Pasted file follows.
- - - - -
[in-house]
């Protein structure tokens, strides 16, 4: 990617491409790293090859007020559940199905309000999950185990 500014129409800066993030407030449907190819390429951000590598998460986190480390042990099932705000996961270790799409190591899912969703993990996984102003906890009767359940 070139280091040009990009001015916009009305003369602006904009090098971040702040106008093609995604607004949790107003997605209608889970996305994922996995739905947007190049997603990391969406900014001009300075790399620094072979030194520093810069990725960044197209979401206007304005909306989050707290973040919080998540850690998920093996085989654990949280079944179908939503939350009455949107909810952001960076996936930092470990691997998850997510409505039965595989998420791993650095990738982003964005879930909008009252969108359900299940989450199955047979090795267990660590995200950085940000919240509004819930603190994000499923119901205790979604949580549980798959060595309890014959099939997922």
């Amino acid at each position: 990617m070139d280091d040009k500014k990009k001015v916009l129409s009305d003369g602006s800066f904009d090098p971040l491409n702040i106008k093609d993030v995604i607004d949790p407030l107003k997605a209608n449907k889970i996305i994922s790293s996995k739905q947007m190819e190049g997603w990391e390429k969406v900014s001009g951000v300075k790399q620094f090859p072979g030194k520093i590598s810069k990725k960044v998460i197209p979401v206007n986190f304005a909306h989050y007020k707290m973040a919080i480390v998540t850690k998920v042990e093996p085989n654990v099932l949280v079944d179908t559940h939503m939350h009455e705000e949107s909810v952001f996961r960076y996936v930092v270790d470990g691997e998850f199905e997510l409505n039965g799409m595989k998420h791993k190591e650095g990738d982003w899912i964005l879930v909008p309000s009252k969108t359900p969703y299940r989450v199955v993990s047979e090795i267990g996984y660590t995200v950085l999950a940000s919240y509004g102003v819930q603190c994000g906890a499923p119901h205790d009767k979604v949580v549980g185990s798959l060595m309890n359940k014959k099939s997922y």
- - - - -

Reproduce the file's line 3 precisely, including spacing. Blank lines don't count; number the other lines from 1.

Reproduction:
């Amino acid at each position: 990617m070139d280091d040009k500014k990009k001015v916009l129409s009305d003369g602006s800066f904009d090098p971040l491409n702040i106008k093609d993030v995604i607004d949790p407030l107003k997605a209608n449907k889970i996305i994922s790293s996995k739905q947007m190819e190049g997603w990391e390429k969406v900014s001009g951000v300075k790399q620094f090859p072979g030194k520093i590598s810069k990725k960044v998460i197209p979401v206007n986190f304005a909306h989050y007020k707290m973040a919080i480390v998540t850690k998920v042990e093996p085989n654990v099932l949280v079944d179908t559940h939503m939350h009455e705000e949107s909810v952001f996961r960076y996936v930092v270790d470990g691997e998850f199905e997510l409505n039965g799409m595989k998420h791993k190591e650095g990738d982003w899912i964005l879930v909008p309000s009252k969108t359900p969703y299940r989450v199955v993990s047979e090795i267990g996984y660590t995200v950085l999950a940000s919240y509004g102003v819930q603190c994000g906890a499923p119901h205790d009767k979604v949580v549980g185990s798959l060595m309890n359940k014959k099939s997922y």